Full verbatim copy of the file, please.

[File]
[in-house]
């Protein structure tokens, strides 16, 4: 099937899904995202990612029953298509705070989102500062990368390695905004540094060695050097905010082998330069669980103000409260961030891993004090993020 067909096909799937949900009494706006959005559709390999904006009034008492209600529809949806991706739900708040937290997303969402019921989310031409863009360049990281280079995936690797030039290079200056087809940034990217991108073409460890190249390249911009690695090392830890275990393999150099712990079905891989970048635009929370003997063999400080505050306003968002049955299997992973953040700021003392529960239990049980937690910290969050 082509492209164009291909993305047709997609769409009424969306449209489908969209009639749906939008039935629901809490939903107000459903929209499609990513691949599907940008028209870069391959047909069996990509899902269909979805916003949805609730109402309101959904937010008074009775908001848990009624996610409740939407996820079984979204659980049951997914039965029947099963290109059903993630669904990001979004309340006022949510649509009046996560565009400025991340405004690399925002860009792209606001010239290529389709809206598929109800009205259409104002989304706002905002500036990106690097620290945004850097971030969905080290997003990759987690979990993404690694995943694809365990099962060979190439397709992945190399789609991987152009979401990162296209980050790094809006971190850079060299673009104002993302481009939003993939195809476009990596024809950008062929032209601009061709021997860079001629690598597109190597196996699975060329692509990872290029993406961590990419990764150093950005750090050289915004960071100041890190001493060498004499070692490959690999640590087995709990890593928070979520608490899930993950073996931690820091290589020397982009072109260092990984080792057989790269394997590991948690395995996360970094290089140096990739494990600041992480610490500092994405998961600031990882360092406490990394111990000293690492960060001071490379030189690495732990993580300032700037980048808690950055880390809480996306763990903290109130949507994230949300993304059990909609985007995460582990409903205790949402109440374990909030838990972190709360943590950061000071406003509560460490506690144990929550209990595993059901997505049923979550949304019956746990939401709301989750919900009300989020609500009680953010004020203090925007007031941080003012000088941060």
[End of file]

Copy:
[in-house]
């Protein structure tokens, strides 16, 4: 099937899904995202990612029953298509705070989102500062990368390695905004540094060695050097905010082998330069669980103000409260961030891993004090993020 067909096909799937949900009494706006959005559709390999904006009034008492209600529809949806991706739900708040937290997303969402019921989310031409863009360049990281280079995936690797030039290079200056087809940034990217991108073409460890190249390249911009690695090392830890275990393999150099712990079905891989970048635009929370003997063999400080505050306003968002049955299997992973953040700021003392529960239990049980937690910290969050 082509492209164009291909993305047709997609769409009424969306449209489908969209009639749906939008039935629901809490939903107000459903929209499609990513691949599907940008028209870069391959047909069996990509899902269909979805916003949805609730109402309101959904937010008074009775908001848990009624996610409740939407996820079984979204659980049951997914039965029947099963290109059903993630669904990001979004309340006022949510649509009046996560565009400025991340405004690399925002860009792209606001010239290529389709809206598929109800009205259409104002989304706002905002500036990106690097620290945004850097971030969905080290997003990759987690979990993404690694995943694809365990099962060979190439397709992945190399789609991987152009979401990162296209980050790094809006971190850079060299673009104002993302481009939003993939195809476009990596024809950008062929032209601009061709021997860079001629690598597109190597196996699975060329692509990872290029993406961590990419990764150093950005750090050289915004960071100041890190001493060498004499070692490959690999640590087995709990890593928070979520608490899930993950073996931690820091290589020397982009072109260092990984080792057989790269394997590991948690395995996360970094290089140096990739494990600041992480610490500092994405998961600031990882360092406490990394111990000293690492960060001071490379030189690495732990993580300032700037980048808690950055880390809480996306763990903290109130949507994230949300993304059990909609985007995460582990409903205790949402109440374990909030838990972190709360943590950061000071406003509560460490506690144990929550209990595993059901997505049923979550949304019956746990939401709301989750919900009300989020609500009680953010004020203090925007007031941080003012000088941060």